We studied the accuracy of human subjects in perceiving the direction of self-motion from optic flow, over a range of directions contained in a 45 deg cone whose vertex was at the viewpoint. Translational optic flow fields were generated by displaying brief sequences (< 1.0 sec) of randomly positioned dots expanding in a radial fashion. Subjects were asked to indicate the direction of perceived self-motion at the end of the display. The data were analyzed by factoring out the constant component of the error by means of a linear regression analysis performed on the azimuthal and elevational components of the settings. The analysis of the variable error revealed that: a) the variance of the settings is 3-45% greater along elevation than azimuth for five observers; b) azimuth and elevation correspond, on average, to the principal components of the error in the settings; c) there are differences in the variances of azimuthal and elevational errors between upper and lower visual fields. Moreover, the distribution of the errors for azimuth and elevation in the upper and lower hemifields is not the same. All of the above evidence supports the hypothesis that heading information is represented centrally in terms of its azimuthal and elevational components.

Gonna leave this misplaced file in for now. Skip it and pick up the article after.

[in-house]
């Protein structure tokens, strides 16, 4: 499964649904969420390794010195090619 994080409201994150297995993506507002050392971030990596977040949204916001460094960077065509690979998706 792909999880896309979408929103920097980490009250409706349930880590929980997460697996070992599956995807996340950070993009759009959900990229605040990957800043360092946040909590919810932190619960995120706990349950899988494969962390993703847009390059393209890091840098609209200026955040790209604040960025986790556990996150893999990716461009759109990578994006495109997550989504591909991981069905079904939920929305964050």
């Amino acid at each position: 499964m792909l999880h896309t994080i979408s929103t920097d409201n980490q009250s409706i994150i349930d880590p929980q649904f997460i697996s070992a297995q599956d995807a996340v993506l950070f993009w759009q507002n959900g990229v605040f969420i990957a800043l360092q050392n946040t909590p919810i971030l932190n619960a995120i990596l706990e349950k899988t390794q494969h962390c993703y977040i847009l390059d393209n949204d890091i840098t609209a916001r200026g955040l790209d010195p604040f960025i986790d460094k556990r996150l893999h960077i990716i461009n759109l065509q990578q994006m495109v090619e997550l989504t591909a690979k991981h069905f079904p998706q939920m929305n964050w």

D’Avossa, G., & Kersten, D. (1996). Evidence in human subjects for independent coding of azimuth and elevation for direction of heading from optic flow. Vision Research, 36(18), 2915–2924. https://doi.org/10.1016/0042-6989(96)00010-7